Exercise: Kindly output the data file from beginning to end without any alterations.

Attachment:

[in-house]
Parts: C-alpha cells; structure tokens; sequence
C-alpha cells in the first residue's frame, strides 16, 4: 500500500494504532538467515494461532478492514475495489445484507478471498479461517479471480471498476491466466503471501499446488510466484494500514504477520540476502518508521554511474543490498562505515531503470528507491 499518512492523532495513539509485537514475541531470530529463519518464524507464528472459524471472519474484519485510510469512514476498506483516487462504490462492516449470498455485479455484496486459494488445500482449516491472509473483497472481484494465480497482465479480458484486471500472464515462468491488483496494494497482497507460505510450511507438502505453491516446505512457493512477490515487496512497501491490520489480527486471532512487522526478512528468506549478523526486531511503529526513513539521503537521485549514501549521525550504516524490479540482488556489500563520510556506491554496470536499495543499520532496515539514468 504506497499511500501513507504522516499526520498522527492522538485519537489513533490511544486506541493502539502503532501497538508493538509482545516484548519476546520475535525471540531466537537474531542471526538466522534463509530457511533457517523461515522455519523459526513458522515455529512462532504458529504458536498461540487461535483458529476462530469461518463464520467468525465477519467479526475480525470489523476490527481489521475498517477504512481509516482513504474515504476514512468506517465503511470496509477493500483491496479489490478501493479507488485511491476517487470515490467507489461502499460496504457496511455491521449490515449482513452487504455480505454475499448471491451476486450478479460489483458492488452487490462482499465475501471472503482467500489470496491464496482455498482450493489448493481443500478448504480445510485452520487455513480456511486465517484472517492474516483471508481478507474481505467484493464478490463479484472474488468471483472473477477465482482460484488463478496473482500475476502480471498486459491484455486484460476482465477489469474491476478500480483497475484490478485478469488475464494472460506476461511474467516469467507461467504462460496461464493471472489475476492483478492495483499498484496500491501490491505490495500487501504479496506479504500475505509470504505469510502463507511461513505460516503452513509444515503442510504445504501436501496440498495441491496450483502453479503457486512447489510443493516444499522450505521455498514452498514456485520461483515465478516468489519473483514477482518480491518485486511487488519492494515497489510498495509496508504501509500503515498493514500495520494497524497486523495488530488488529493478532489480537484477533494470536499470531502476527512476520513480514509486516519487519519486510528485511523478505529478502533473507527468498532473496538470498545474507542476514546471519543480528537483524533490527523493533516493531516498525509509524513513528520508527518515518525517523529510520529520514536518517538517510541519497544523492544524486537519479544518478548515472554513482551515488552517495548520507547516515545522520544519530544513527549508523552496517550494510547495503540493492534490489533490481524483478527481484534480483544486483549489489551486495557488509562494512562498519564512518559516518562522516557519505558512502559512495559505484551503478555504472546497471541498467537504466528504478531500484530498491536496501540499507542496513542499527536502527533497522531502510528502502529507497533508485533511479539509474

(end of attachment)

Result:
[in-house]
Parts: C-alpha cells; structure tokens; sequence
C-alpha cells in the first residue's frame, strides 16, 4: 500500500494504532538467515494461532478492514475495489445484507478471498479461517479471480471498476491466466503471501499446488510466484494500514504477520540476502518508521554511474543490498562505515531503470528507491 499518512492523532495513539509485537514475541531470530529463519518464524507464528472459524471472519474484519485510510469512514476498506483516487462504490462492516449470498455485479455484496486459494488445500482449516491472509473483497472481484494465480497482465479480458484486471500472464515462468491488483496494494497482497507460505510450511507438502505453491516446505512457493512477490515487496512497501491490520489480527486471532512487522526478512528468506549478523526486531511503529526513513539521503537521485549514501549521525550504516524490479540482488556489500563520510556506491554496470536499495543499520532496515539514468 504506497499511500501513507504522516499526520498522527492522538485519537489513533490511544486506541493502539502503532501497538508493538509482545516484548519476546520475535525471540531466537537474531542471526538466522534463509530457511533457517523461515522455519523459526513458522515455529512462532504458529504458536498461540487461535483458529476462530469461518463464520467468525465477519467479526475480525470489523476490527481489521475498517477504512481509516482513504474515504476514512468506517465503511470496509477493500483491496479489490478501493479507488485511491476517487470515490467507489461502499460496504457496511455491521449490515449482513452487504455480505454475499448471491451476486450478479460489483458492488452487490462482499465475501471472503482467500489470496491464496482455498482450493489448493481443500478448504480445510485452520487455513480456511486465517484472517492474516483471508481478507474481505467484493464478490463479484472474488468471483472473477477465482482460484488463478496473482500475476502480471498486459491484455486484460476482465477489469474491476478500480483497475484490478485478469488475464494472460506476461511474467516469467507461467504462460496461464493471472489475476492483478492495483499498484496500491501490491505490495500487501504479496506479504500475505509470504505469510502463507511461513505460516503452513509444515503442510504445504501436501496440498495441491496450483502453479503457486512447489510443493516444499522450505521455498514452498514456485520461483515465478516468489519473483514477482518480491518485486511487488519492494515497489510498495509496508504501509500503515498493514500495520494497524497486523495488530488488529493478532489480537484477533494470536499470531502476527512476520513480514509486516519487519519486510528485511523478505529478502533473507527468498532473496538470498545474507542476514546471519543480528537483524533490527523493533516493531516498525509509524513513528520508527518515518525517523529510520529520514536518517538517510541519497544523492544524486537519479544518478548515472554513482551515488552517495548520507547516515545522520544519530544513527549508523552496517550494510547495503540493492534490489533490481524483478527481484534480483544486483549489489551486495557488509562494512562498519564512518559516518562522516557519505558512502559512495559505484551503478555504472546497471541498467537504466528504478531500484530498491536496501540499507542496513542499527536502527533497522531502510528502502529507497533508485533511479539509474